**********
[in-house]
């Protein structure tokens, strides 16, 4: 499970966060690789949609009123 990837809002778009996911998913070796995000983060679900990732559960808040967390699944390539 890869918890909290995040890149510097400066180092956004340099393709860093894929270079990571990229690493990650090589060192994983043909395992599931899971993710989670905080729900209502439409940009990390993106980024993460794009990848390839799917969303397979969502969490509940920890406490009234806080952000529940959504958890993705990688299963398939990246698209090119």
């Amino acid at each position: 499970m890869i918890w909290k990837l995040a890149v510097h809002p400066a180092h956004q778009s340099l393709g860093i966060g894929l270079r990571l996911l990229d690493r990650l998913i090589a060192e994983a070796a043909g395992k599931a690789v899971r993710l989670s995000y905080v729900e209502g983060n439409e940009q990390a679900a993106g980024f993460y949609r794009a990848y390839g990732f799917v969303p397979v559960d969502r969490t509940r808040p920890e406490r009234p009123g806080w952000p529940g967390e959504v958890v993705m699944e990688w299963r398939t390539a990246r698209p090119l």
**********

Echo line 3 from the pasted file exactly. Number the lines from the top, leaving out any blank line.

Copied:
């Amino acid at each position: 499970m890869i918890w909290k990837l995040a890149v510097h809002p400066a180092h956004q778009s340099l393709g860093i966060g894929l270079r990571l996911l990229d690493r990650l998913i090589a060192e994983a070796a043909g395992k599931a690789v899971r993710l989670s995000y905080v729900e209502g983060n439409e940009q990390a679900a993106g980024f993460y949609r794009a990848y390839g990732f799917v969303p397979v559960d969502r969490t509940r808040p920890e406490r009234p009123g806080w952000p529940g967390e959504v958890v993705m699944e990688w299963r398939t390539a990246r698209p090119l």